Tue | Jan 18, 2022

HIV alarm among homeless as infections jump 57%

Published:Wednesday | December 1, 2021 | 12:11 AMOlivia Brown/Gleaner Writer

Concern is growing about the incidence of HIV among Jamaica’s homeless population amid a 57 per cent rise in infections over seven years among a segment of society’s most vulnerable. Health ministry data show that the infection rate among the...

Concern is growing about the incidence of HIV among Jamaica’s homeless population amid a 57 per cent rise in infections over seven years among a segment of society’s most vulnerable.

Health ministry data show that the infection rate among the homeless rose from 8.8 per cent in 2010 to 13.8 per cent in 2017.

However, Alisha Robb-Allen, acting senior director in the HIV/STI Unit in the Ministry of Health & Wellness, said that greater attention to the homeless may have accounted for the significant jump in numbers.

“I think we’re doing much more work with the homeless in terms of screening. I think NCDA, as well as our civil society organisation, they really have ramped up a lot of screening and systematic screening of our homeless population, so that has shown an increase in the homeless population,” Robb-Allen told a Gleaner Editors’ Forum ahead of today’s commemoration of World AIDS Day.

The NCDA is the National Council on Drug Abuse.

The acting senior director is concerned that the homeless are more susceptible to rape and sexual abuse, thus putting them at greater risk for HIV infection.

Robb-Allen said discussions have begun on the provision of more support for the homeless, especially those who have no access to night shelters.

“It’s a general problem, not just for PLHIV (people living with HIV) that are homeless, but homeless persons in general have experienced some amount of abuse on an ongoing basis, and I think it’s something we need to have a greater review of to see, as a ministry, what are the next steps. It’s not a health issue, it’s a social issue,” she said.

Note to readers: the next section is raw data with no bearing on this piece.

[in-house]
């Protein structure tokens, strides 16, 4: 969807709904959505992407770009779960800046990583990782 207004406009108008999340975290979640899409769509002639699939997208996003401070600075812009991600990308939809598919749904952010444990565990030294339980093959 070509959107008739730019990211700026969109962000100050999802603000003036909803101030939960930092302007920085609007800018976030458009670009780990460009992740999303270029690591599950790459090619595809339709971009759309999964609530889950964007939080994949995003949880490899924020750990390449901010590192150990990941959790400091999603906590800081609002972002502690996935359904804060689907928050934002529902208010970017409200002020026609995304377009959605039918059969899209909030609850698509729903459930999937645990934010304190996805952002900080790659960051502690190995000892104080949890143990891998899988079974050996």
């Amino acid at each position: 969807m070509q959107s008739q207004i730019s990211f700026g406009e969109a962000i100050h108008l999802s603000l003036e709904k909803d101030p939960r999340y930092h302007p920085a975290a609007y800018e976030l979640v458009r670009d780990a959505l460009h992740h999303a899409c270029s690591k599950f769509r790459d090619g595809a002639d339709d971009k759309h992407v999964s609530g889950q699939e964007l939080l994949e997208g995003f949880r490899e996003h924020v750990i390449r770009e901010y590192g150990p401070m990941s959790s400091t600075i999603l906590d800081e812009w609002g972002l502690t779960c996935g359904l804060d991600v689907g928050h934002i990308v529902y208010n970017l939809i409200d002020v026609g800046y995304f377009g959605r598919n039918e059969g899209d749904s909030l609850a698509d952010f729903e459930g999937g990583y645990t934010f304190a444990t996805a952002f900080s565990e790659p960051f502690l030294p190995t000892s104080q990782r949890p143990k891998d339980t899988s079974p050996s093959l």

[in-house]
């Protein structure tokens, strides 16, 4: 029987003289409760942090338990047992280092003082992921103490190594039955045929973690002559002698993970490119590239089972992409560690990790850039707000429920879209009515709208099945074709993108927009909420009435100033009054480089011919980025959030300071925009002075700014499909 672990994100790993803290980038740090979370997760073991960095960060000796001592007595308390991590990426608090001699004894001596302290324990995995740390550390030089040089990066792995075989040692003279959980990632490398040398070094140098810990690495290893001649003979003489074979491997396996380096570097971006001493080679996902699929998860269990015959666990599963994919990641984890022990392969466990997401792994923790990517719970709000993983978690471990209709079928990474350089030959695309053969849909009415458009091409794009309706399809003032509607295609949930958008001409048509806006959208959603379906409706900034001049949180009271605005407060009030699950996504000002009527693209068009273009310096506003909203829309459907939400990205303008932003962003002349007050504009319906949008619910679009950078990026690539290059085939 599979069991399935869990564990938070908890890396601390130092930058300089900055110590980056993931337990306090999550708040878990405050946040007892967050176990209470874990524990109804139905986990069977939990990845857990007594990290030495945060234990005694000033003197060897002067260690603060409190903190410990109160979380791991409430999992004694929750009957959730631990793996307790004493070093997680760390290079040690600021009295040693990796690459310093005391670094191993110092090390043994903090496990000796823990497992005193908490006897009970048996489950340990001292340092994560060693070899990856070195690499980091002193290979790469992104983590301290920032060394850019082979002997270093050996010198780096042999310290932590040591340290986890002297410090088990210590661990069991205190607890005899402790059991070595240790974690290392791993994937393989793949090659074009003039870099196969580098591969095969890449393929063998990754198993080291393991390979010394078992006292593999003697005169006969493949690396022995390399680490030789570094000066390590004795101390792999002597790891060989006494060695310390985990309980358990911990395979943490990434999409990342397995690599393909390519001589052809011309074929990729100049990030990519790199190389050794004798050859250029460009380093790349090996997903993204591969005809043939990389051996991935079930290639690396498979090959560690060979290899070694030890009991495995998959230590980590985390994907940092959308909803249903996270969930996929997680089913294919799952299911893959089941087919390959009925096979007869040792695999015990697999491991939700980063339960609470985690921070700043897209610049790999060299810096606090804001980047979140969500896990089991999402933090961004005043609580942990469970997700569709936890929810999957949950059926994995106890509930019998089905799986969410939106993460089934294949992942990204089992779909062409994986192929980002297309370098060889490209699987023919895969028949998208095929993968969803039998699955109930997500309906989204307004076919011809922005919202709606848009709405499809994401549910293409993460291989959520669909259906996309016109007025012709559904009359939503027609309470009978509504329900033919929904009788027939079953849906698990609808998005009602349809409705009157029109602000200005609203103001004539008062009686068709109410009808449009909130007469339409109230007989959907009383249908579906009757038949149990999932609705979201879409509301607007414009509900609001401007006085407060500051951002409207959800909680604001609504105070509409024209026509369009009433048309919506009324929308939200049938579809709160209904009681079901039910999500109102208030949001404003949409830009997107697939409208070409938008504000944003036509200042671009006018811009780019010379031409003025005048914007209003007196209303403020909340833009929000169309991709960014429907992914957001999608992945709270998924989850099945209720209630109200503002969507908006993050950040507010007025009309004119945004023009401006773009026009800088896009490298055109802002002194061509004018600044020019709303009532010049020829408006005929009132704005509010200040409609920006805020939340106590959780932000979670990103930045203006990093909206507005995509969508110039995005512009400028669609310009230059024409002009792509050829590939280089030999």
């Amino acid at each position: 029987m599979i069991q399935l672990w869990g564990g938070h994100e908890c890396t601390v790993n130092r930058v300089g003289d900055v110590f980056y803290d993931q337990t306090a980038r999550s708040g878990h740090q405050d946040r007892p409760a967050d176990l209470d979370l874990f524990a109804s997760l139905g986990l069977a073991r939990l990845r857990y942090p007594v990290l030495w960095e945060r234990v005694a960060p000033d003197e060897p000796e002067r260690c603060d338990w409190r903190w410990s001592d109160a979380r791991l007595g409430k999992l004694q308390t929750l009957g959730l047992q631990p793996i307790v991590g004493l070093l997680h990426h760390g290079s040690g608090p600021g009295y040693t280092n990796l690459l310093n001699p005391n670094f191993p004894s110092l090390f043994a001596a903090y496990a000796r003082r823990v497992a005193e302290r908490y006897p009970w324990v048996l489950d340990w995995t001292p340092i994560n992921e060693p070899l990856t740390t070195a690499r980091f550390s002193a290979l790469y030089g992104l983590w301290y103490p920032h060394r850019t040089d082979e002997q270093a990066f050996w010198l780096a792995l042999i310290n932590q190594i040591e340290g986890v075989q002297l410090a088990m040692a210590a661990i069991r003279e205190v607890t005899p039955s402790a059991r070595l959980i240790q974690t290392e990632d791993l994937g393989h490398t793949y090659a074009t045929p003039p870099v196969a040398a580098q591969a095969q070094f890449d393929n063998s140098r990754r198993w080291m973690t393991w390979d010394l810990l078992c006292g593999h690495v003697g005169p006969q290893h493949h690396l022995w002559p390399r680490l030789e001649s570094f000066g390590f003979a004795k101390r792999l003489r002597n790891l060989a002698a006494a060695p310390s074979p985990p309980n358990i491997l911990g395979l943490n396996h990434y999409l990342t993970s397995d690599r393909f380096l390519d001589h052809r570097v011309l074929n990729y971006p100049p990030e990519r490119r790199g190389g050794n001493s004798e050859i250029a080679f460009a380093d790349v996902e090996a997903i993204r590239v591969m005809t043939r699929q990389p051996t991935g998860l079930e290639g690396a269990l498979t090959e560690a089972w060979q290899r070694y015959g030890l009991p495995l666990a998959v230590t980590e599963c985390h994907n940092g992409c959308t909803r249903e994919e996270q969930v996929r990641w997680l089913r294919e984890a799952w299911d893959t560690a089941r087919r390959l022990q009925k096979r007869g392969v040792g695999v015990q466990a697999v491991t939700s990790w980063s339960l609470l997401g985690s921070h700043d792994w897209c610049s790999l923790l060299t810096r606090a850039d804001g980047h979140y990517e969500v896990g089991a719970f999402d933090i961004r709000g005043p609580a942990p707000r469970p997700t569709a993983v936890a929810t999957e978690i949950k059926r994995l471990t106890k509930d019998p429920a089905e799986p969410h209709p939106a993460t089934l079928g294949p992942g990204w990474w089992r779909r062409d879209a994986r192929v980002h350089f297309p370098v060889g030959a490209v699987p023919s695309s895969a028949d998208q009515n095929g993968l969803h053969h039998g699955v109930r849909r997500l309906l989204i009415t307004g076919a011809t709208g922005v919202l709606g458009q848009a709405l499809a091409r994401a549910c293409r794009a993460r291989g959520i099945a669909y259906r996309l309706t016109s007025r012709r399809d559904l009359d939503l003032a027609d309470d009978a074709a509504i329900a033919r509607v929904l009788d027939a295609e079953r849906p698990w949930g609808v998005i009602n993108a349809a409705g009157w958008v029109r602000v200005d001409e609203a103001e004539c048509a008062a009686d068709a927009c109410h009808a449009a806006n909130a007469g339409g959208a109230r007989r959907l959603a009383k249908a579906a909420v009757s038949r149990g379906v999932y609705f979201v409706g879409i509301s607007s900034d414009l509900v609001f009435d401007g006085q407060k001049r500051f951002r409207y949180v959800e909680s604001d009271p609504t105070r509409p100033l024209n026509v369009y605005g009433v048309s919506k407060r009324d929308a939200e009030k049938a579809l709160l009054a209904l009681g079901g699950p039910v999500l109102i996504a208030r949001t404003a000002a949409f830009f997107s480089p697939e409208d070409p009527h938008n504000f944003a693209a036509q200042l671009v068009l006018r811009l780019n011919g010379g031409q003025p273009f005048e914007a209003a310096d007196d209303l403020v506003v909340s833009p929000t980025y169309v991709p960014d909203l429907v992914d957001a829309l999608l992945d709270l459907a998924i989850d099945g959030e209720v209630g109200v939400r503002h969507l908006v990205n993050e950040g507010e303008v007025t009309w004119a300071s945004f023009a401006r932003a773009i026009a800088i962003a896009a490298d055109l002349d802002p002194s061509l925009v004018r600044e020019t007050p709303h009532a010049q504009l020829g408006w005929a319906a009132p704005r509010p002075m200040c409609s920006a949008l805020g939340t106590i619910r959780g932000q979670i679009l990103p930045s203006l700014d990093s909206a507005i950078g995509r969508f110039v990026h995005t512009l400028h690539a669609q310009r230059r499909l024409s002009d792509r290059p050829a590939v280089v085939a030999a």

Social stigma and privacy concerns have long been a deterrent to people accessing treatment, but Robb-Allen said geographical factors are also hurdles. Anecdotal accounts indicate that people living in rural communities face more disadvantages compared to those in urban settings. Fear that their HIV status might spark discrimination is said to cause many infected people to travel out of parish to access treatment.

Stipends are issued to offset some travel expenses, she said.

“In terms of access to services, and if you’re talking about prevention and treatment services, we do have both government and non-government entities as well as private physicians that offer HIV care within our rural settings and we have tried as a response to ensure that we expand our reach to as many health centres within the rural setting as possible,” Robb-Allen said.

olivia.brown@gleanerjm.com